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ACCORDING TO White House press secretary Sean Spicer, we’re supposed to identify “air quotes” in presidential tweets about surveillance. And, says presidential senior advisor Kellyanne Conway, we’re to acknowledge “microwaves that turn into cameras. We know this is a fact of modern life.”
No doubt an alternative fact.
For news of these and other trumped-up inanities, see the Politics article by Julie Hirschfeld Davis in The New York Times, March 13, 2017.
Also, in that same newspaper the next day, March 14, 2017, there appeared a Technology article by John Markoff titled “It’s Possible to Hack a Phone With Sound Waves, Researchers Show.” As another reference on hacking, see “Hey! You! Get Off My Cloud!” here at SimanaitisSays last month.
The “Cloud” research revealed that monitoring tiny differences in operations of shared processing can lead to eavesdropping. The hacking by sound waves is another potential security loophole in the ubiquity of our computer-based lives. What separates these two from executive-branch flapdoodle is science.
Sound-wave hacking resides in a device’s accelerometer. As its name implies, an accelerometer senses acceleration, a change in velocity, loosely, any jiggle.
Your smartphone’s operating chip has a built-in accelerometer. This tells it how to display an image when you turn the phone through 90 degrees. Other gizmos incorporating accelerometers include radio-controlled toy cars, drones and automotive navigation systems.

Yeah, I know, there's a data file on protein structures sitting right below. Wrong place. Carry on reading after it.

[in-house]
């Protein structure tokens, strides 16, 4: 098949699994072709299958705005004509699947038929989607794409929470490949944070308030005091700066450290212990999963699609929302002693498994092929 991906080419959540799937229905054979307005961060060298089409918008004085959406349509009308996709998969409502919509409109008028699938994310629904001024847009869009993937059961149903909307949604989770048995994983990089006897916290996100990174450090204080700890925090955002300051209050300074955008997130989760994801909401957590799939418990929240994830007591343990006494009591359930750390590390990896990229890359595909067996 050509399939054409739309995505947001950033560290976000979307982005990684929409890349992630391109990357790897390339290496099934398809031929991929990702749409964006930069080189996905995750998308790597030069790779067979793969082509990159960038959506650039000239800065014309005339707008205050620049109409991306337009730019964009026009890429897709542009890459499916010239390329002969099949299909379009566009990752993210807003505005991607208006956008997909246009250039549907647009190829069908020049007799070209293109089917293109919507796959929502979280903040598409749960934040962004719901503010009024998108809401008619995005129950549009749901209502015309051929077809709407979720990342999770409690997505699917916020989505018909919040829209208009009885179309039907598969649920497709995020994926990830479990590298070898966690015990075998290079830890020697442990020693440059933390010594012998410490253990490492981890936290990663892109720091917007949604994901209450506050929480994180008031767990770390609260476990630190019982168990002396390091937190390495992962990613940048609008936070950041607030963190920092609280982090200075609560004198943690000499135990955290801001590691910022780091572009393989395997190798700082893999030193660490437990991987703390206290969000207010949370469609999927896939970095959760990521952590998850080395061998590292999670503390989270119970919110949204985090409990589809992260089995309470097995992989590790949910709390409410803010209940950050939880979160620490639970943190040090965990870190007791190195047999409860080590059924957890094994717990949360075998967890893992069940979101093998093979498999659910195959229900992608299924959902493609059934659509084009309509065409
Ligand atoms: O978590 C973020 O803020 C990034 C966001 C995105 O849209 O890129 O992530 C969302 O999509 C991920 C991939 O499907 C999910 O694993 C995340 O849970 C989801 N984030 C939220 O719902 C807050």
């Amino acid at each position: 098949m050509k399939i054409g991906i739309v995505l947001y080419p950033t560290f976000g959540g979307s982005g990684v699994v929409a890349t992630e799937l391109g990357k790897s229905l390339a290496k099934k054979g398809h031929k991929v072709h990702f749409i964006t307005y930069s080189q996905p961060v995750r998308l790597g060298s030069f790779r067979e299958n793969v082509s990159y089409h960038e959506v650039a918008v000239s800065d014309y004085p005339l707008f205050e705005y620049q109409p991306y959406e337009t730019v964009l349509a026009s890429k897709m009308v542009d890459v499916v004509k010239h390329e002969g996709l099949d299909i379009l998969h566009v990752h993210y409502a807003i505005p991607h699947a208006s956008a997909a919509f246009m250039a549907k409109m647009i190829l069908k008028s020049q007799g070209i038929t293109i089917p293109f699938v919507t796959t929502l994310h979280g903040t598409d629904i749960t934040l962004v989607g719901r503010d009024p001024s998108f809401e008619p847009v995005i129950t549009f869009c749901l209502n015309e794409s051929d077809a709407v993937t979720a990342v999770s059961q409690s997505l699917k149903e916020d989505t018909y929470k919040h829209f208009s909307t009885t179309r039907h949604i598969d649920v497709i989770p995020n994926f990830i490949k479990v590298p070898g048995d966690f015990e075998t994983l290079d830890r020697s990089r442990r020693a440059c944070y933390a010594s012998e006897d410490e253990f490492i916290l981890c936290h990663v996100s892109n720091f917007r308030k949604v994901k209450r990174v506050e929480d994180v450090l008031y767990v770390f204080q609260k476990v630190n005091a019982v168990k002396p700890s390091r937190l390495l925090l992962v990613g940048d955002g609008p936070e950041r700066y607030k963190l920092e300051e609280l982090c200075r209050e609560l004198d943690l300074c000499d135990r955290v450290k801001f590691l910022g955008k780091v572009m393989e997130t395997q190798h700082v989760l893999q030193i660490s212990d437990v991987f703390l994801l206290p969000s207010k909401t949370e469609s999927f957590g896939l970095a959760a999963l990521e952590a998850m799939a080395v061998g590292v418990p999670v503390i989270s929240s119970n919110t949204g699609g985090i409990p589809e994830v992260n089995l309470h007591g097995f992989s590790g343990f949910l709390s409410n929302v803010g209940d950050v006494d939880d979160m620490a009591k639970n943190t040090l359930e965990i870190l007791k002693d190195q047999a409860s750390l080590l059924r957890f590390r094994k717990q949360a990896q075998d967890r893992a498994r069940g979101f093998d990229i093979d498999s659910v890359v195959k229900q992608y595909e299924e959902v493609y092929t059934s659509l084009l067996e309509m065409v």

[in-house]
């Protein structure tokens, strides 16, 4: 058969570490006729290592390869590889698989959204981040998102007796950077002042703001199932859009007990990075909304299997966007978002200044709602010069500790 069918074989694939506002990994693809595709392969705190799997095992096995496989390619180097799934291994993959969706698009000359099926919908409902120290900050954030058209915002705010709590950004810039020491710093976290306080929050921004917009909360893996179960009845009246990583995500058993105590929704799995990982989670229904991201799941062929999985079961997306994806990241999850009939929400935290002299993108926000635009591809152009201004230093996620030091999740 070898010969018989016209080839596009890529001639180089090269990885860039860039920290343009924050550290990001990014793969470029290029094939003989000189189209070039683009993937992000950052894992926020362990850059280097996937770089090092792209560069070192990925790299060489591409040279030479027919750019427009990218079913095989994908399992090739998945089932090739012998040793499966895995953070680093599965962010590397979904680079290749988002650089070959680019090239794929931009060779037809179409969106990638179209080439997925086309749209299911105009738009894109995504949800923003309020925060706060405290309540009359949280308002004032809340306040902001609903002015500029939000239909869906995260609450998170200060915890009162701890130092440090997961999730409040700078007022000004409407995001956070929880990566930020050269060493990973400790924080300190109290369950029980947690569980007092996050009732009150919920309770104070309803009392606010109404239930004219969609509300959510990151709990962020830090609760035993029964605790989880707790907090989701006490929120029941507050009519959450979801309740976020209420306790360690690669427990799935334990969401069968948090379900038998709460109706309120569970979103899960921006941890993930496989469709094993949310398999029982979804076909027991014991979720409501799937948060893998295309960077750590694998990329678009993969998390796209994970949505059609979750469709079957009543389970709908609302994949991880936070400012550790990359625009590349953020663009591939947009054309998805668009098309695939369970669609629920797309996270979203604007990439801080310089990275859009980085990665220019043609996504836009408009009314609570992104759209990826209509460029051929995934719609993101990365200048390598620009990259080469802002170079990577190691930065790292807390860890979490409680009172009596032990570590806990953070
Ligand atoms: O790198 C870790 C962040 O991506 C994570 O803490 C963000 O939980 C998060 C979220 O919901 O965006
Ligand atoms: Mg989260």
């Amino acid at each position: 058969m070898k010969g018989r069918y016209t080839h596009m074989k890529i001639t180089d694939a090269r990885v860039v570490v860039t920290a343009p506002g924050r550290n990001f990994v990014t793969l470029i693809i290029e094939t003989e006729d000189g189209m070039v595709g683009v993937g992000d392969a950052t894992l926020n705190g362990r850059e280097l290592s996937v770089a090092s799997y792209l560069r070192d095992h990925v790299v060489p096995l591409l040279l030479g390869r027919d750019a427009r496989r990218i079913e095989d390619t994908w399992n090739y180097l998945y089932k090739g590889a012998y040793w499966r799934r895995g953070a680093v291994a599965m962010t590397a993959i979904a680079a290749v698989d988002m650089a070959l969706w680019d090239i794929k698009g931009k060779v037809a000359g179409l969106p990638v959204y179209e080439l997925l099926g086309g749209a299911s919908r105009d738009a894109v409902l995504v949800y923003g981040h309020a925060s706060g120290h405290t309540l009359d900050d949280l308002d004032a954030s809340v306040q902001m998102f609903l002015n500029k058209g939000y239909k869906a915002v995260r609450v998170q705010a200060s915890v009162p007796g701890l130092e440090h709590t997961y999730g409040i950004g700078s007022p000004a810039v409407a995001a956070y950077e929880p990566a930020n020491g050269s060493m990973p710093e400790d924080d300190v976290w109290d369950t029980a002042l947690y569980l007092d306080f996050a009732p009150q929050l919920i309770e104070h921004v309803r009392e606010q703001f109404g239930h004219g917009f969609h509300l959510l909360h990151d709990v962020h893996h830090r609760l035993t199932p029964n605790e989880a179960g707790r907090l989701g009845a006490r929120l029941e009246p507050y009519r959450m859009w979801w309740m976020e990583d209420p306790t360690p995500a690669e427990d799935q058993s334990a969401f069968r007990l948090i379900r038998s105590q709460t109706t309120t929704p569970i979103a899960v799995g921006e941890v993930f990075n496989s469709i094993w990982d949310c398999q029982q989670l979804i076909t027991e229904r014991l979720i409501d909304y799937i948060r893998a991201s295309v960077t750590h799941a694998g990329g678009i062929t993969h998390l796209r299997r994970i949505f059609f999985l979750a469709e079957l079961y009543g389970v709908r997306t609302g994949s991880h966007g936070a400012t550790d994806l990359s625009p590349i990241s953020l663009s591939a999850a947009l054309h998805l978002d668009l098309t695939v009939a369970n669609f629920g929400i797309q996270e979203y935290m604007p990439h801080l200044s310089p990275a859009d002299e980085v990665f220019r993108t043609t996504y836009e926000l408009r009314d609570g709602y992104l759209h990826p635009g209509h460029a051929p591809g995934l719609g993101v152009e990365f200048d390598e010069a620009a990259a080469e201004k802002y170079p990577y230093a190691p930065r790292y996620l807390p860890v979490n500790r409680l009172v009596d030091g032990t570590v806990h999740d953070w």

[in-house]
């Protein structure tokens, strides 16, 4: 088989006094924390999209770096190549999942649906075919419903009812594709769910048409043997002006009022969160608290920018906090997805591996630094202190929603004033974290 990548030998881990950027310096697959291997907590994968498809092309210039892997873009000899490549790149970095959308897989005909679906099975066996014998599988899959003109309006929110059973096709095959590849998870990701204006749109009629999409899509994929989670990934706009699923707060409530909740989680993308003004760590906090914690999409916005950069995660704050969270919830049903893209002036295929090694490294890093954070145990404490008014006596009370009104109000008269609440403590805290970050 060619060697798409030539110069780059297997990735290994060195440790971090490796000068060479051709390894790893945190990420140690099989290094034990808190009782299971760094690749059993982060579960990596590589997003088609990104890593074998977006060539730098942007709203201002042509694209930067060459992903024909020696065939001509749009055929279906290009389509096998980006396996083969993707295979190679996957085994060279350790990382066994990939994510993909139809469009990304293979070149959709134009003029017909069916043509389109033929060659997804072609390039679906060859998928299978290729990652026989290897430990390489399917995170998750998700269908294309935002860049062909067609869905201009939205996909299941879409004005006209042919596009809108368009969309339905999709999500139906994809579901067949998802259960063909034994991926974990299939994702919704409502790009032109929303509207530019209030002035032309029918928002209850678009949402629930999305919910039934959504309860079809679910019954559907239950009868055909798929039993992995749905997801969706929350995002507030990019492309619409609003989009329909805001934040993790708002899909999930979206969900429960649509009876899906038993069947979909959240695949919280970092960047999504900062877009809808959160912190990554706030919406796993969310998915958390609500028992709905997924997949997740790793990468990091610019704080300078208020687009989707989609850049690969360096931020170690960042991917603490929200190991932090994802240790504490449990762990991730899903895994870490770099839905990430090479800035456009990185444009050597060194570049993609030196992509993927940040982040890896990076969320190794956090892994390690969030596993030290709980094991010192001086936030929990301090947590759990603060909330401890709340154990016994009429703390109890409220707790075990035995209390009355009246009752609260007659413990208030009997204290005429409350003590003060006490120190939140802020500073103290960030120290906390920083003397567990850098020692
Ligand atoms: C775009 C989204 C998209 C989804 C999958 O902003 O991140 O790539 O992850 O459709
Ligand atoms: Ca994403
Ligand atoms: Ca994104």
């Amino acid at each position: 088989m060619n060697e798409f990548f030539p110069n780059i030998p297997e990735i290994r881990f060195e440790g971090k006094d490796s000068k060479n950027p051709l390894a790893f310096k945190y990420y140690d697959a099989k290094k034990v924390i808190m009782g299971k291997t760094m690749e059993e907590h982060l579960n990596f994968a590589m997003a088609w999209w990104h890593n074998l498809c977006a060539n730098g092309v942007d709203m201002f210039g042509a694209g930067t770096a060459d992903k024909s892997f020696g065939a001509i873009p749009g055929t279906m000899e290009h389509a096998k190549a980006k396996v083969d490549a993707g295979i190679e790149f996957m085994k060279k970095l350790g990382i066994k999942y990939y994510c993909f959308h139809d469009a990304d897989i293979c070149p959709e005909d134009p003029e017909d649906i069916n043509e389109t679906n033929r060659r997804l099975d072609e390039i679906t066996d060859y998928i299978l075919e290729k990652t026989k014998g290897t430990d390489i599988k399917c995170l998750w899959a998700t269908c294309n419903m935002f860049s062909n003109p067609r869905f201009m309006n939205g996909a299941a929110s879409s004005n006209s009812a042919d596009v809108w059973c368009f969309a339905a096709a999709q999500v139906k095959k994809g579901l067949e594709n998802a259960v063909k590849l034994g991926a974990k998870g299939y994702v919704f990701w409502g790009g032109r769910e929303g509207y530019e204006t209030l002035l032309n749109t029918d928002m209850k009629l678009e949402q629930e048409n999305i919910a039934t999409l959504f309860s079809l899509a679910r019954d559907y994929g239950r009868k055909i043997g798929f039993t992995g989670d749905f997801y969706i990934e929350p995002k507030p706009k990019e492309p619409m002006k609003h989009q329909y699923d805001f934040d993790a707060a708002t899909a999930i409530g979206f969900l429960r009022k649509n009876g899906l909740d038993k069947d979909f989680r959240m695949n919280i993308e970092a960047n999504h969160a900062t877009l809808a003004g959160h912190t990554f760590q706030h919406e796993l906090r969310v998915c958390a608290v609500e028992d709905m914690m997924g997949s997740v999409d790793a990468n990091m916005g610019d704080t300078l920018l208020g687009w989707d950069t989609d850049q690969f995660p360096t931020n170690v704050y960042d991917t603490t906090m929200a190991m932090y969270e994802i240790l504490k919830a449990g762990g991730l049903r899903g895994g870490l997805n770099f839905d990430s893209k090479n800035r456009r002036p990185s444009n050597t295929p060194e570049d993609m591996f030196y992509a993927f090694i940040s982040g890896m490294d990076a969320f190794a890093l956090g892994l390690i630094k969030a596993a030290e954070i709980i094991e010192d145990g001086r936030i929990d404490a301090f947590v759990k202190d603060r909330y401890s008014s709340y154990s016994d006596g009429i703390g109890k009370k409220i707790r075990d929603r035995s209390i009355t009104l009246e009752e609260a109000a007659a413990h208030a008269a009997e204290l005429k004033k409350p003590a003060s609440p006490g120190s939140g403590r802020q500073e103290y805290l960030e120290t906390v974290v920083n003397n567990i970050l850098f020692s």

By the way, the Tapley Meter of R&T lore is an accelerometer, albeit a fluid-driven mechanical one rather than an electronic gizmo. The ones incorporated in digital devices are microelectromechanical systems, MEMS, for short.
Researchers at the University of Michigan and University of South Carolina likened their sound hacking of accelerometers to an opera singer’s ability to shatter a wine glass with just the right high note. Kevin Fu, one of the researchers, said, “You can think of it as a musical virus.”
Sound, after all, is a vibration in the air, and thus it’s a jiggle that can be sensed by an accelerometer. If the sound is made up of computer commands, it can enter a device’s operating system through its accelerometer and potentially cause havoc.
Noted The New York Times article, “The flaw, which researchers found in more than half of the 20 commercial brands from five chip makers they tested, illustrates the security challenges that have emerged as robots and other kinds of digital appliances have begun to move around the world.”
For full details, see the paper to be presented at IEEE European Symposium on Security and Privacy, held next month in Paris. Included in the paper are suggested changes chip manufacturers can make to protect against the flaw.
Also reported in The New York Times article was a Stanford University demonstration in 2014 that “an accelerometer could be used surreptitiously as a rudimentary microphone. And in 2011, a group from Massachusetts Institute of Technology and the Georgia Institute of Technology demonstrated the use of an accelerometer in a smartphone to decode roughly 80 percent of the words being typed on a nearby computer keyboard by capturing vibrations from the keyboard.”
Last, rest easy while you munch your microwave popcorn: A microwave doesn’t have an accelerometer. Also, now that it’s identified, this electronic security problem can be readily remedied.
Alas, to the best of my research, there’s nothing other than common sense that can separate truth from implicit air quotes. ds
© Dennis Simanaitis, SimanaitisSays.com, 2017